Nick Bellore, FB: Bellore wasn’t beasting out with his blocks, but each of the times he saw the field he was where he was supposed to be blocking who he was supposed to block.
Tyrell Crosby, OT: Crosby is more and more likely to see the field, it seems only like a matter of time.
Jarrad Davis, LB: Davis did a lot of the basic stuff right and also continued to show his value as a spy and pass rusher.
Taylor Decker, OT: Decker has looked really bad while he played through injury, but I saw very little poor play in this one. Back to form?
Bruce Ellington, WR: Am I cheating by talking about how the WRs struggled and them putting him up? Yes. He’s up here because of opportunity. Nine targets is no small thing, it’s something to watch.
Mike Ford, CB: I’m cheating here, too. Ford gave up two plays, and one was a big’un. In both situations, though, it was his strength and tackling that was the issue and not coverage. That’s an improvement over what the Lions have been fielding.
Graham Glasgow, OC: I’m not sure it was all that consistent, but the interior OL often stood out positively to me against the Panthers. Always starts with the man in the middle.
Damon Harrison, NT: Harrison missed a tackle early in the game and you could tell just how pissed he was. The rest of the game he played angry and it showed, to the Panthers detriment.
Andy Jones, WR: Dude gets brought up and immediately gets activated. A good sign they like him around as a contributor, a sign for his 2019 prospects.
Christian Jones, LB: Jones has been a flop of a signing but I only noticed him on a few plays and he was actually pretty good on them. Maybe he’s turned some kind of corner.
TJ Jones, WR: Maybe his returning ability has improved, but all the promise we saw from him as a receiver in 2017 seems gone.
Devon Kennard, LB: Kennard looked pretty good even outside of his sack. Kennard isn’t a foundational piece, but he’s a good jobber so far.
Sam Martin, P: Martin downed three kicks inside the 20 and averaged around 46 yards per. The special teams unit has struggled so it’s good to see something working.
Don Muhlbach, LS: Don got some film time on kicking replays.
Matt Prater, K: Still money.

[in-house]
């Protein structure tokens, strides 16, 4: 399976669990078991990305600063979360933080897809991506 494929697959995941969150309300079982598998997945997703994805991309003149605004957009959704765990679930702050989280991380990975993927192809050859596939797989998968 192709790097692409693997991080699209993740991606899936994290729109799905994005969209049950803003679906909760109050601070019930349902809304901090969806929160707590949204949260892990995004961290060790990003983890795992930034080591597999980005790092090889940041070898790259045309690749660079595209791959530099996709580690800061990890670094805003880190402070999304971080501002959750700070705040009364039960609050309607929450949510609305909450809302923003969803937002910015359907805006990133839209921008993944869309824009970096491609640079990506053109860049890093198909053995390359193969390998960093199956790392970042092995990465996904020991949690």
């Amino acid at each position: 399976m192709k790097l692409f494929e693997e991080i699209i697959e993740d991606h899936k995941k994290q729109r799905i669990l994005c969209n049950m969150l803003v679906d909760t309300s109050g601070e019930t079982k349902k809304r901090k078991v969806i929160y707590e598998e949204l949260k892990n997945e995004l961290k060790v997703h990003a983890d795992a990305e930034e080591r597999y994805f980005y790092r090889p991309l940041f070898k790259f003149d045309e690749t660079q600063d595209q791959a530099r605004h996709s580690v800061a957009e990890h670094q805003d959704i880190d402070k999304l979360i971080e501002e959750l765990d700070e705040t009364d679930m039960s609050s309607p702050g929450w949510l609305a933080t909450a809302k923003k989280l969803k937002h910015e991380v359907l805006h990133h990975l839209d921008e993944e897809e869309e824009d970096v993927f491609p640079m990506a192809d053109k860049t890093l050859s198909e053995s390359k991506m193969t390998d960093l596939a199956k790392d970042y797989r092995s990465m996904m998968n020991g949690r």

Frank Ragnow, OG: Ragnow showed off his athleticism and run blocking ability several times and continues to impress game after game.
Theo Riddick, RB: Riddick had a bad drop, but he’s back in his natural position in the backfield.
Rick Wagner, OT: After some bad weeks, Wagner looked far better against the Panthers. Did give up one bad hit on Stafford, but was otherwise very solid.
Tracy Walker, FS: If Walker hits, it’s going to be hard to hate this draft class. He’s looked good so far and had his first* interception of his career.
Charles Washington, FS: Washington had multiple boss special teams plays in this one. The Lions have missed a strong special team presence, Washington may be turning into that.
Kenny Wiggins, OG: Hey, you know who didn’t stink? Kenny Wiggins. He wasn’t a monster by any stretch, but he wasn’t the liability he has been in previous games.
Zach Zenner, RB: Zenner sealed the game by recovering the onside kick. With how Blount has played, it’s only a matter of time before he starts getting meaningful snaps.
LeGarrette Blount, RB: I think we can dispense with the formalities and just call a bad running back a bad running back. This is his seventh game averaging less than 2.0 YPC, his third under 1.0 YPC.
Matt Cassel, QB: The chances he ever sees the field took a hit as the pass protection actually held up this week.
Quandre Diggs, SS: The only time I saw Diggs was a single blown coverage. Maybe he played the rest of the game well, but that’s the only time I saw him so he’s here.
Da’Shawn Hand, DL: I’m used to Hand dominating games, but it felt like he was having a hard time.
Kerry Hyder, DL: Continues to be a non-factor, is unlikely to be a Lion in 2019.